Madison nodded.

“It's not just Christopher, though,” she said slowly. “Ever since I started attending the Latin Mass, I have this completely new perspective. Before, I was all about what I looked like, and how to get ahead, find the right guy — all that. But nothing worked. Not for me. Not for my parents. I felt like I was frantically chasing a dead dream. Somebody else's dead dream…”

“What do you think the Mass has to do with your, er, change in perspective?”

“I don't actually know, but it's something about the slowness of the Latin Mass,” she went on, a faraway look in her eyes. “I love the silences. I love the chant. It's like an experience from another world.

“At first, I went because of you and Sean because, well, I didn't want to face all the people I used to hang around with. I was also really done with the guys.”

“And when you guys brought me to the Mass and to the breakfasts afterwards to tell you the truth I wasn't sure who these people were — I mean, they certainly weren't like the ‘cool' people I knew — most  were kinda nerdy,” she glanced sheepishly at Mary Kate, who laughed outright.

“All depends on what you think is ‘cool', I guess,” Mary Kate grinned, shrugging.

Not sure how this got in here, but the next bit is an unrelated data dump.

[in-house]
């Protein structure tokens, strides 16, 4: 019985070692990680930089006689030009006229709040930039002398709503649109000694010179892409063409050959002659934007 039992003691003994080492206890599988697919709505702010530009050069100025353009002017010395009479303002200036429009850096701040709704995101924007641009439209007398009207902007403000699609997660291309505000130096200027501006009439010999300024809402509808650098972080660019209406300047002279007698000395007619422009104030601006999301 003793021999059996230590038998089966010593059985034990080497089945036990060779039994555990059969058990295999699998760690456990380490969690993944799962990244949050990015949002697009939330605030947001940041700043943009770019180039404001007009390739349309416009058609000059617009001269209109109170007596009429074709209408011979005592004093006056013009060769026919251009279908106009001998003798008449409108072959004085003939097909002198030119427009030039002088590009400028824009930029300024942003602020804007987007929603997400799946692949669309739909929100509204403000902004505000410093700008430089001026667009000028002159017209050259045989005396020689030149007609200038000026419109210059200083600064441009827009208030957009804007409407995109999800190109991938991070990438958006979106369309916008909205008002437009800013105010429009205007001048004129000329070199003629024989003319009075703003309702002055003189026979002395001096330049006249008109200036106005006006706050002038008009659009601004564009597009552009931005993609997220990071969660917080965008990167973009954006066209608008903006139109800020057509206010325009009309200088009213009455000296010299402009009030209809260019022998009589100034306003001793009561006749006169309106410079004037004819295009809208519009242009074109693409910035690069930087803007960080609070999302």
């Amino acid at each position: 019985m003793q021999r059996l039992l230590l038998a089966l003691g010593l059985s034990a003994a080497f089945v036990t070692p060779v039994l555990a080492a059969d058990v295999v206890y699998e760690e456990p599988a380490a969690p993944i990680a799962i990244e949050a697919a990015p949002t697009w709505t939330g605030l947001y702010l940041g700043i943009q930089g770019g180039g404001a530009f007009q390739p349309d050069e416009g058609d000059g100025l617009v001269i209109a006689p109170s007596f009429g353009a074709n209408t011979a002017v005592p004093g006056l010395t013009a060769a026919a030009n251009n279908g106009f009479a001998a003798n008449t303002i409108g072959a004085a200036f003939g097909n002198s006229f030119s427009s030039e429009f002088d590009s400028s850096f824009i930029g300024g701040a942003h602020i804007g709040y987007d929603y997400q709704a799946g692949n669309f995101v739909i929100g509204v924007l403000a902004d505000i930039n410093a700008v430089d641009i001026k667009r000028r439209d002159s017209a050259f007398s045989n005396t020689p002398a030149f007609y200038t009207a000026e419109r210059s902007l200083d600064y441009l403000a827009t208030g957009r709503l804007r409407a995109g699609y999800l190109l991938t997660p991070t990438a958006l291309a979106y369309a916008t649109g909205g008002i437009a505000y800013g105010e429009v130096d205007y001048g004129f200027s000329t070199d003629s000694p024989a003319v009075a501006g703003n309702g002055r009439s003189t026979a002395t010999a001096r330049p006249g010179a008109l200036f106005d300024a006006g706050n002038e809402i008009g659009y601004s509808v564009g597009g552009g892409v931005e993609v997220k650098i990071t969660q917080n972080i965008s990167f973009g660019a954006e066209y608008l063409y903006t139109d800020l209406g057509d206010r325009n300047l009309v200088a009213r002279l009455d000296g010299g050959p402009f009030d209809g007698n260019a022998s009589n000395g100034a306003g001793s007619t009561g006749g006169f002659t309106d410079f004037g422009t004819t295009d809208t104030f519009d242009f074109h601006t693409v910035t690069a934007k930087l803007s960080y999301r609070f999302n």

“I guess,” Madison replied somewhat doubtfully, “But after awhile, I liked how intelligent they are. I liked their sense of humor…you know, I like being invited to people's house for dinner and sitting around and talking about stuff…” her voice petered out.

She regarded Madison thoughtfully. “At first I had no idea what these people were talking about. I mean, they're interested in all sorts of things that I had never even thought about — history, liturgy, politics. Even cooking!” Madison looked so surprised that Mary Kate had to laugh again.

“My mother would call that ‘civilized,'” Mary Kate smiled. “She is always harping on that.”

“I guess it is pretty civilized,” Madison answered thoughtfully. “But there's more to it. I don't even think about the stuff I used to worry about, anymore. I just focus on getting done what I need to for today, spending fun times with Christopher  and…promise not to laugh?”

“I promise,” Mary Kate replied gravely.

 fessio